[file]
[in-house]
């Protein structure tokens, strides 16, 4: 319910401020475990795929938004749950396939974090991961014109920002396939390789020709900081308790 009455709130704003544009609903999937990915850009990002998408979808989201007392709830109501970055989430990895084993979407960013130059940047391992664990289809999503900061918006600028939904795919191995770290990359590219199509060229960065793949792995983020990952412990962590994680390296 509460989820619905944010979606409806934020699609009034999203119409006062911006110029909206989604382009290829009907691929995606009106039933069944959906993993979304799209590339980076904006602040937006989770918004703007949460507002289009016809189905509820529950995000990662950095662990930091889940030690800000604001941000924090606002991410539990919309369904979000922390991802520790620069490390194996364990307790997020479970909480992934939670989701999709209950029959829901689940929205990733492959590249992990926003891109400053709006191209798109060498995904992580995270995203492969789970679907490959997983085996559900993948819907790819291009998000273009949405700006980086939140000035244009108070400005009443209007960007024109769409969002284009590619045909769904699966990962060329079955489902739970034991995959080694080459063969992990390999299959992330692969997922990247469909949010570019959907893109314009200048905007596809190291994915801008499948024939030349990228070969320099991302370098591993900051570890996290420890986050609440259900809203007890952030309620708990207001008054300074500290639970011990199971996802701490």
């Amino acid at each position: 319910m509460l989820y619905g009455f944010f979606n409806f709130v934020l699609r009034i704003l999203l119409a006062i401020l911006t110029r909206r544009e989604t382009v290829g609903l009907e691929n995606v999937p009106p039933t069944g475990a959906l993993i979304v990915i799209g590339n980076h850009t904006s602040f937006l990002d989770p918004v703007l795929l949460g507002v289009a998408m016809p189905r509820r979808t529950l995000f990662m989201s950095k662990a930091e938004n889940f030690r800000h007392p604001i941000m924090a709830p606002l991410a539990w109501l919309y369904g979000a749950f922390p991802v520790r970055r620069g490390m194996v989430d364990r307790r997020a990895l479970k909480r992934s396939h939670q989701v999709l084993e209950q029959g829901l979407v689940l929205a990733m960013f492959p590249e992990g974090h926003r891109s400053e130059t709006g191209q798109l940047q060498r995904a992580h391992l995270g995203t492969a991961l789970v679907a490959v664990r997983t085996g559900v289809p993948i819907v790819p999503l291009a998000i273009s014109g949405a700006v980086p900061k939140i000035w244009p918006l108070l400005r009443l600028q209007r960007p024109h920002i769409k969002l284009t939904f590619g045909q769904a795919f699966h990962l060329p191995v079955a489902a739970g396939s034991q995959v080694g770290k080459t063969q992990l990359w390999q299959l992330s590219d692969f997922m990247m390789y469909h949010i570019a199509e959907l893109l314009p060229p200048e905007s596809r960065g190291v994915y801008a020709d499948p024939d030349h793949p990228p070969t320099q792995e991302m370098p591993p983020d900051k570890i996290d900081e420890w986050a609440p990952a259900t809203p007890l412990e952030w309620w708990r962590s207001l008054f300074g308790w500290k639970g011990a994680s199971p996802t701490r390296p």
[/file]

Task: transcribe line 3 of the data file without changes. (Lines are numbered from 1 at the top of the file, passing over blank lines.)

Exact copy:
């Amino acid at each position: 319910m509460l989820y619905g009455f944010f979606n409806f709130v934020l699609r009034i704003l999203l119409a006062i401020l911006t110029r909206r544009e989604t382009v290829g609903l009907e691929n995606v999937p009106p039933t069944g475990a959906l993993i979304v990915i799209g590339n980076h850009t904006s602040f937006l990002d989770p918004v703007l795929l949460g507002v289009a998408m016809p189905r509820r979808t529950l995000f990662m989201s950095k662990a930091e938004n889940f030690r800000h007392p604001i941000m924090a709830p606002l991410a539990w109501l919309y369904g979000a749950f922390p991802v520790r970055r620069g490390m194996v989430d364990r307790r997020a990895l479970k909480r992934s396939h939670q989701v999709l084993e209950q029959g829901l979407v689940l929205a990733m960013f492959p590249e992990g974090h926003r891109s400053e130059t709006g191209q798109l940047q060498r995904a992580h391992l995270g995203t492969a991961l789970v679907a490959v664990r997983t085996g559900v289809p993948i819907v790819p999503l291009a998000i273009s014109g949405a700006v980086p900061k939140i000035w244009p918006l108070l400005r009443l600028q209007r960007p024109h920002i769409k969002l284009t939904f590619g045909q769904a795919f699966h990962l060329p191995v079955a489902a739970g396939s034991q995959v080694g770290k080459t063969q992990l990359w390999q299959l992330s590219d692969f997922m990247m390789y469909h949010i570019a199509e959907l893109l314009p060229p200048e905007s596809r960065g190291v994915y801008a020709d499948p024939d030349h793949p990228p070969t320099q792995e991302m370098p591993p983020d900051k570890i996290d900081e420890w986050a609440p990952a259900t809203p007890l412990e952030w309620w708990r962590s207001l008054f300074g308790w500290k639970g011990a994680s199971p996802t701490r390296p």